Globally, 8.3 billion metric tonnes of virgin plastic was produced between 1950-2015, according to Our World in Data research.
With some utilization spans as low as 12 minutes, reports show 90% of productions were discarded within less than a year; only 9% recycled. Subsequently, 4.9 billion metric tonnes of discarded materials now occupy landfills and dumps.
Production and disposal methods cause noxious chemical contamination, and don’t utilize plastic’s compositional structure, considering most remain 400-1,200 years, says an ACS Perspective by Chamas et al. This underutilization encourages exponential virgin production cycles; thus, disposal and contamination. Closing this “loop” with primary or secondary recycling methods pose equally threatening implications, as both require significant energy, fossil fuels, and water in addition to reinstituting noxious chemicals.
Thermoplastics, types 1-6, are the most abundant plastic subset and therefore prioritized for safe mitigation. Due to thermal degradation factors and susceptibility to contamination, thermoplastics suffer compositional weakening with repetitive thermal and mechanical processing, making cyclical reprocessing difficult.
For instance, primary recycling requires ancillary resources for heat and chemical washing to ensure pure feedstock is remanufactured into similar or original product types; i.e., bottle to bottle.
Additionally, Secondary recycling remanufactures cleansed feedstock into new items that, unfortunately, become unrecyclable with each “re-cycle” through decreased purity from use, product proximity, trace substances or plastic additives.
Architecturally, plastics are ubiquitous, quickly becoming a preferred building/design material. Even construction uses plastics extensively. From cladding to flooring or reinforcement chairs to insulation; common plastics of these industries include polyvinyl chloride, polycarbonate, expanded polystyrene, polypropylene, polyethylene, acrylic, etc.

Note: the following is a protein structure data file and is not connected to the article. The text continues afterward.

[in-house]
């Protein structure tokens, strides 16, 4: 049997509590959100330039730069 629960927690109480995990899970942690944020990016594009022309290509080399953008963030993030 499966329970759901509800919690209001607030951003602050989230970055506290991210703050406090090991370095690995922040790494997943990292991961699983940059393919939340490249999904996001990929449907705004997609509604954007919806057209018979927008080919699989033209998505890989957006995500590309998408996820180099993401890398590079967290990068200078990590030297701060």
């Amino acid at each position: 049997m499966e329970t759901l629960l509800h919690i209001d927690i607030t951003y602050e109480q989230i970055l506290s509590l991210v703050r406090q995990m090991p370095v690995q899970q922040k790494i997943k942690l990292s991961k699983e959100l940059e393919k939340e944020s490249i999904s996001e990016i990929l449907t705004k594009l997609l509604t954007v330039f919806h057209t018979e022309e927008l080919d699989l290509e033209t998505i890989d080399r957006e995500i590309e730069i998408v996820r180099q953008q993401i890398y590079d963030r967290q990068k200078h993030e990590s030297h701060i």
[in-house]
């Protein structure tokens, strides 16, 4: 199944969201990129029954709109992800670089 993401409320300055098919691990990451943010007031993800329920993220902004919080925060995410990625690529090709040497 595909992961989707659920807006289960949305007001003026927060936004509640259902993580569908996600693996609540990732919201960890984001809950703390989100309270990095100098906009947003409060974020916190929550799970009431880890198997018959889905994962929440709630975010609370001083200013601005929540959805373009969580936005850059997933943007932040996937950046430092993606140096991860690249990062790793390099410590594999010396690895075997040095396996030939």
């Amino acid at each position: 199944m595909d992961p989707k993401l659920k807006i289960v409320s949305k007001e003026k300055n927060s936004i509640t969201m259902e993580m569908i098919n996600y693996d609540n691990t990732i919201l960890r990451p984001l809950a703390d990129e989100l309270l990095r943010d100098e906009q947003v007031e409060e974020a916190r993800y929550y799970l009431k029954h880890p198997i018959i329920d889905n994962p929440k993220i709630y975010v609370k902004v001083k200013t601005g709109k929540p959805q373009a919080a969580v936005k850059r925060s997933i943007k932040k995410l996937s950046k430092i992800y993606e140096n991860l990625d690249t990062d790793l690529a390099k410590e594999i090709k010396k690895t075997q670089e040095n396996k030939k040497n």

Architects specify plastic products generally addressing aesthetic, durability, and performance factors. However, information necessary to comprehensively consider environmental and human health contributors, such as plastics’ compositional unyielding, sensitivity to heat and contamination, or CO2 emissions, are not readily accessible to architects, nor intrinsic in specification writing processes.
In fact, in building sectors, plastics are integral in meeting various Net Zero and carbon neutral challenges. Challenges seeking to dispel the very factors plastics contribute to.
This research proposes a reference specification framework that discloses embodied environmental and human health implications of plastics to architects, engineers and specifiers. Enabling conscious decisions beyond cost, aesthetics, or product warranty. Rather, designers can now consider factors of embodied energy, Co2, red list chemical presence/exposure, or compositional stability throughout the product’s life-cycle, i.e, production, construction/installation, occupancy, demolition and reuse.
Ultimately, designers gain agency to choose products that transition safely through life-cycles, hence, maintaining a closed loop from manufacturing to reuse; greatly reducing virgin productions.
In conclusion, production, disposal, and certain recycling methods of plastics products pose detrimental impacts such as greenhouse gas emissions, chemical leaching, and cancerous byproducts. All greatly affecting the health of humanity, the environment, and nonrenewable resource quantities. Awareness of these exceedingly harmful impacts during design material detailing and specification processes is key in mitigating the unchecked growth of the ubiquitous industry plastics. This framework brings awareness to harmful impacts as well as agency for designers to choose responsibly for the long term.